drtimhill

Active Member
Apr 25, 2019
3,511
4,538
Seattle
Quick internet search says the pulse duration of a LIDAR laser is 6ns (6 billionths of a second!). For 300m range there would be 1us window (300m/(speed of light)) that the unit would be looking for each return pulse. Intuitively it seems like it would not be problem. Is there any research suggesting it would be?

I can find very little discussion on this except several companies selling solutions .. which suggests it’s a problem.

you are right about an individual pulse but any sensor sends out a lot of pulses in a wide grid .. current state of the art seems to be about 16000 grid points and 100Hz rate, but that seems to be advancing quite fast. Multiply the rate by (say) 10 cars ... and it starts to sound problematic to me ... especially if you think about beat frequencies (when two lidar are pulsing in phase at the same rate)
 
But you're missing the bigger picture.
Tesla can have over a million FSD capable cars on the road, while perfecting camera vision.
Whereas, with lidar that is economically feasible they would ONLY be able to start from, say, model year 2021!
They would have missed out on a ton of data gathered, learning experience of scaling vision, because internally they would have the false hope "lidar is coming".

Just like Elon said, it would have been a crutch.
But even worse internally, engineers would take the easy way out - "with lidar we can get an accurate enough measurement, so we don't need to worry too much if this is off 10 or 20% of the time" etc etc.

uh... just because you plan to use Lidar in say 2021 doesn't mean you can't work on collecting data, learning experience of scaling vision, etc... this is a silly meaningless argument.

We are two days out from October 20th. What’re the odds we actually see a private tester upload a video of the rewrite in action?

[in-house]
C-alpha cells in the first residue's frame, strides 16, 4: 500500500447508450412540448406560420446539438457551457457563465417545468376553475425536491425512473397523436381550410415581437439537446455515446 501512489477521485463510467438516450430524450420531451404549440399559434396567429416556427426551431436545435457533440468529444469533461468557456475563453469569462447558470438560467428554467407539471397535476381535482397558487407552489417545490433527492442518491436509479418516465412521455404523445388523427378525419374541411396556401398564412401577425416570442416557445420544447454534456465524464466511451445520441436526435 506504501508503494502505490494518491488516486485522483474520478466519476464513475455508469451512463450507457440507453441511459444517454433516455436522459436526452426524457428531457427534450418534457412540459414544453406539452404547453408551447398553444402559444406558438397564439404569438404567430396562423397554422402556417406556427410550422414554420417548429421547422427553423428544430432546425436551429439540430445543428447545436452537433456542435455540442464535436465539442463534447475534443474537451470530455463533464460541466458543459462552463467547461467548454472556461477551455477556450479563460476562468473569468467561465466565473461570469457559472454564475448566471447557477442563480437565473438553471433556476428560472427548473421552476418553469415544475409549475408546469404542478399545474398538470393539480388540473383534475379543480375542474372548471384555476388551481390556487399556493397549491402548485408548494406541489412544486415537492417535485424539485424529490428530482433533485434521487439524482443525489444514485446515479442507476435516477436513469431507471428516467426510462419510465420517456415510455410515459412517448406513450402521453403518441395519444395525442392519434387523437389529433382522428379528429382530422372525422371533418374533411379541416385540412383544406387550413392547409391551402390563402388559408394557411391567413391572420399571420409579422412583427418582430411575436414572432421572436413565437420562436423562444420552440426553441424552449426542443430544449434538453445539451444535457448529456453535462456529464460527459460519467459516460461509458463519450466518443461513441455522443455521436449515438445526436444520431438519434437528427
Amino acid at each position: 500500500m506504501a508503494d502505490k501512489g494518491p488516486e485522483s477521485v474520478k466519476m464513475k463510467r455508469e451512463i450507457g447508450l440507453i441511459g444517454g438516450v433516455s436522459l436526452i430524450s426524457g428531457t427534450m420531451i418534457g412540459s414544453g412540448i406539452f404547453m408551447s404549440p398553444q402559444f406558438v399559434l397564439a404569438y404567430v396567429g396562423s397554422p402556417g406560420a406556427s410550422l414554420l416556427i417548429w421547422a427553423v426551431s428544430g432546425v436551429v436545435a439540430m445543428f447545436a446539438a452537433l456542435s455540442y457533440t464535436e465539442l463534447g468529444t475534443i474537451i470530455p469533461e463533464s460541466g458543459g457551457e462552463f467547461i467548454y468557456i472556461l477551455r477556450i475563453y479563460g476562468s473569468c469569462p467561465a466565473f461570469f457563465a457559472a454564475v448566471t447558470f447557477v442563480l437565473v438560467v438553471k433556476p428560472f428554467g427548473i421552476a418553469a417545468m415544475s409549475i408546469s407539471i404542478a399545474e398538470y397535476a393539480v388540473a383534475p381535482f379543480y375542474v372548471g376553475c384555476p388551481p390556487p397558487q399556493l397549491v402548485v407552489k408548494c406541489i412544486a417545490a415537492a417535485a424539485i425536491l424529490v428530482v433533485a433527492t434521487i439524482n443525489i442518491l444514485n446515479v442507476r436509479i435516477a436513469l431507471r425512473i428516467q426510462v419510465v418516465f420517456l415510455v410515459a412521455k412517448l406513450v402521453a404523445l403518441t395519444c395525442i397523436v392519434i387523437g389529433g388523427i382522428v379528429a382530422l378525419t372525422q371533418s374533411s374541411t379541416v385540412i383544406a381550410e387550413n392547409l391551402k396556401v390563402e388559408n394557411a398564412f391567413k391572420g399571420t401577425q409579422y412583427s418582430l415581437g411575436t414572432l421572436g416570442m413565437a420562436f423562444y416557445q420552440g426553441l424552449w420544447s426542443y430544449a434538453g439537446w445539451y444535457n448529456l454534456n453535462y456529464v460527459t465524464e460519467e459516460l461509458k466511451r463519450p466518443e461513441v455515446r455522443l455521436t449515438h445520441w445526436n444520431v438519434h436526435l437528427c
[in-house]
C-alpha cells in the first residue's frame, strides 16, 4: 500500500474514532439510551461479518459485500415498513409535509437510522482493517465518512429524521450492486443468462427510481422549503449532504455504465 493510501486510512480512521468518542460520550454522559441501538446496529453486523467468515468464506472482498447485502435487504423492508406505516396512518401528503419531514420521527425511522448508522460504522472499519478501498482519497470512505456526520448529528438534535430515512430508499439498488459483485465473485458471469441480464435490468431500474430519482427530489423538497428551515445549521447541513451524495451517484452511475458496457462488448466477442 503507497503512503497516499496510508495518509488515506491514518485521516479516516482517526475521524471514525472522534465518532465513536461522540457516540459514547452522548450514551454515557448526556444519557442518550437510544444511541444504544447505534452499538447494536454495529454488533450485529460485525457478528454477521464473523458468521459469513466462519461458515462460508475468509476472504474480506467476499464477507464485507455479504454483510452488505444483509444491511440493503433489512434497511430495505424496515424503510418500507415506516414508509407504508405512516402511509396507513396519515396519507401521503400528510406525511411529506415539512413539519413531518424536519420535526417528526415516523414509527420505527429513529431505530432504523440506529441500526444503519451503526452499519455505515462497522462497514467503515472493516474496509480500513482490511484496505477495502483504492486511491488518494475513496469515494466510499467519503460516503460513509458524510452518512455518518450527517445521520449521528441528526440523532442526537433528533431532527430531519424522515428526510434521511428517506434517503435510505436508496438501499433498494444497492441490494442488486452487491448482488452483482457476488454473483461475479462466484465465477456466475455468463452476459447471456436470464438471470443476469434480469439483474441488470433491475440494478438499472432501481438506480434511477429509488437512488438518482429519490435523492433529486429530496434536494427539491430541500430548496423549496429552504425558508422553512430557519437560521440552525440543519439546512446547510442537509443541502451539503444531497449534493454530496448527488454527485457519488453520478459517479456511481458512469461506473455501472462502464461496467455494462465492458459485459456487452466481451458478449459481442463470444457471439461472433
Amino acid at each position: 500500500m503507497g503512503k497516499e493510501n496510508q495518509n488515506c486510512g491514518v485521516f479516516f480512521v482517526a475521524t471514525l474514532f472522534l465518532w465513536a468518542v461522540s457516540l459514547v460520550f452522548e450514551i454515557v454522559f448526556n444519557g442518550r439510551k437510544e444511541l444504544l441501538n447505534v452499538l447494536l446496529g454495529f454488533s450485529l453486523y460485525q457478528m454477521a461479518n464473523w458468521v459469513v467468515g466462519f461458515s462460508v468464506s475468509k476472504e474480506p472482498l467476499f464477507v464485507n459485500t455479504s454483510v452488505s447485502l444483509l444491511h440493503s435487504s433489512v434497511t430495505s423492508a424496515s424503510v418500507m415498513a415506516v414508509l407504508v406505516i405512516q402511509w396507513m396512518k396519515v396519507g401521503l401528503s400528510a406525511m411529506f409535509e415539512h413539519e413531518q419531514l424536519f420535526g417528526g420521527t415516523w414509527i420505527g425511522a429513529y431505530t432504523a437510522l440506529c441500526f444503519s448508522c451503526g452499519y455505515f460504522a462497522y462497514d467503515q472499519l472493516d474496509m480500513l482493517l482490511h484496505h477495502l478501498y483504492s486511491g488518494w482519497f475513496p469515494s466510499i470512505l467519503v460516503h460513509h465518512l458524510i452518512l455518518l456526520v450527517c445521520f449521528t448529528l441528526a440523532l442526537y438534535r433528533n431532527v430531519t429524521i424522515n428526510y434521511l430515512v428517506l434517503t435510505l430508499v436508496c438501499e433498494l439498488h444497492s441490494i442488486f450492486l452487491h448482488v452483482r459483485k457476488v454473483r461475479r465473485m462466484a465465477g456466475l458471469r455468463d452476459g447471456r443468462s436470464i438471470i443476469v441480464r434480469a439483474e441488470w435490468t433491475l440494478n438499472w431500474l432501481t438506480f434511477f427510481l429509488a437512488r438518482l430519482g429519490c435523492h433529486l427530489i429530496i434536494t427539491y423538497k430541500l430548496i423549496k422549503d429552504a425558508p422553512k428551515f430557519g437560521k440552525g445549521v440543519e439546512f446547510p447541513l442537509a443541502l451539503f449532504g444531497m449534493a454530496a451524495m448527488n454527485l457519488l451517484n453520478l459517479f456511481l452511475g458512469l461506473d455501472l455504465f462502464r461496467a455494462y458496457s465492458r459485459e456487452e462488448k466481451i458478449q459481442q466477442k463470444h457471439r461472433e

I’m sure they have to sign NDA’s but will this stop them from anonymously posting?

I think our odds will go up when it goes into early access which will be sometime after the closed beta.
 
  • Disagree
Reactions: mikes_fsd
lol 1000W lidar isnt lidar .. it’s a death-ray!
The person was talking about the consumption of the entire system...
see the post for reference.
I have asked this question a few time whenever I see LIDAR being mentioned. Please, someone tell me how much power a 360deg LIDAR that can see 300m away without interference consumes?

I have a a mini LIDAR that can only properly see 8m away with a 512x512 resolution and it consumes 12W.

Would Tesla be able to accelerate the switch to sustainable energy with a sensor suite that consumes maybe 10-20x more?

i would be willing to bet that the Wayne [I think OP meant Waymo here] sensor suite & processing must consume at least 1000W vs ~100W of Tesla’s FSD solution. I would imagine the aerodynamic drag cause my the large sensor horns would also greatly diminish efficiency on the highway.

So can someone confirm how much power these long-range LIDAR systems consumes? Treating point clouds from a LIDAR is extremely expensive and matching LIDAR data with RGB data is also very expensive computationnally. My 512x512 point cloud çan at time overwhelm a 6-core i7 with 2080ti GPU when trying to reconstruct in into a 3D object. You need neural networks to break that data down in a more useful way. LIDAR for FSD is a brute force approach and if you don’t figure out the RGB NN stuff you’re kinda screwed long term anyways.
 
I think the rewrite will bring enhanced L2. Elon has suggested the Dojo will be needed to tune it, and that is a year away. This will happen about the time HW4 arrives. I believe at this time they will also enhance the radar. The number of points an automotive radar can see, has been dramatically enhanced in the last year. From coarse cloud, to vision radar. Tesla has already upgraded once, from Bosch to Continental. TI is one of the companies with vision radar development kits out to automotive customers. It would be foolish for Tesla not to take advantage of this. More detail at the same cost.
So if you have HW4 and new radar, it might also make sense to look at the cameras.